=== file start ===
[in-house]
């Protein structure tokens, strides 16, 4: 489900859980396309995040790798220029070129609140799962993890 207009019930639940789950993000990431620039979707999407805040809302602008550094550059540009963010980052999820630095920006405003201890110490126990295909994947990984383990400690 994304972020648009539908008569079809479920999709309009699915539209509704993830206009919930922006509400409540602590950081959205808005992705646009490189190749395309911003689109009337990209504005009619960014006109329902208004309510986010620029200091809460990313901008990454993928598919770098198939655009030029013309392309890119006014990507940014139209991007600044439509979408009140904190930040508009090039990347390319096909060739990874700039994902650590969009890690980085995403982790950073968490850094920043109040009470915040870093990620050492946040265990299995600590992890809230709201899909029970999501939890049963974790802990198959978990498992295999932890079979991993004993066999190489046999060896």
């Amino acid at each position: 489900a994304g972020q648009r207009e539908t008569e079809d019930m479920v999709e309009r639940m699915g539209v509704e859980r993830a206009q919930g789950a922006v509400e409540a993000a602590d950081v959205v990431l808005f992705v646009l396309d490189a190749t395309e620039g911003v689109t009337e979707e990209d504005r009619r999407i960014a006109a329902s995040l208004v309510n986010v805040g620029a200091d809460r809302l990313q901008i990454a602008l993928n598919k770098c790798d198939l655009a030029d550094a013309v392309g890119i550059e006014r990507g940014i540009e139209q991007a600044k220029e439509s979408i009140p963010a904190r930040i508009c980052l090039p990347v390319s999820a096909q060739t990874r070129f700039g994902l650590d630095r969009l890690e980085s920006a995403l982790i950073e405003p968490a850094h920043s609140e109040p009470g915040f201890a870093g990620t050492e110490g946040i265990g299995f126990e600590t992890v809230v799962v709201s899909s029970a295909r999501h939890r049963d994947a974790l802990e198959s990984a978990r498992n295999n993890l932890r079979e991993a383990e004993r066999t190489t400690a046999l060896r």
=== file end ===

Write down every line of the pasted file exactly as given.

[in-house]
């Protein structure tokens, strides 16, 4: 489900859980396309995040790798220029070129609140799962993890 207009019930639940789950993000990431620039979707999407805040809302602008550094550059540009963010980052999820630095920006405003201890110490126990295909994947990984383990400690 994304972020648009539908008569079809479920999709309009699915539209509704993830206009919930922006509400409540602590950081959205808005992705646009490189190749395309911003689109009337990209504005009619960014006109329902208004309510986010620029200091809460990313901008990454993928598919770098198939655009030029013309392309890119006014990507940014139209991007600044439509979408009140904190930040508009090039990347390319096909060739990874700039994902650590969009890690980085995403982790950073968490850094920043109040009470915040870093990620050492946040265990299995600590992890809230709201899909029970999501939890049963974790802990198959978990498992295999932890079979991993004993066999190489046999060896």
């Amino acid at each position: 489900a994304g972020q648009r207009e539908t008569e079809d019930m479920v999709e309009r639940m699915g539209v509704e859980r993830a206009q919930g789950a922006v509400e409540a993000a602590d950081v959205v990431l808005f992705v646009l396309d490189a190749t395309e620039g911003v689109t009337e979707e990209d504005r009619r999407i960014a006109a329902s995040l208004v309510n986010v805040g620029a200091d809460r809302l990313q901008i990454a602008l993928n598919k770098c790798d198939l655009a030029d550094a013309v392309g890119i550059e006014r990507g940014i540009e139209q991007a600044k220029e439509s979408i009140p963010a904190r930040i508009c980052l090039p990347v390319s999820a096909q060739t990874r070129f700039g994902l650590d630095r969009l890690e980085s920006a995403l982790i950073e405003p968490a850094h920043s609140e109040p009470g915040f201890a870093g990620t050492e110490g946040i265990g299995f126990e600590t992890v809230v799962v709201s899909s029970a295909r999501h939890r049963d994947a974790l802990e198959s990984a978990r498992n295999n993890l932890r079979e991993a383990e004993r066999t190489t400690a046999l060896r």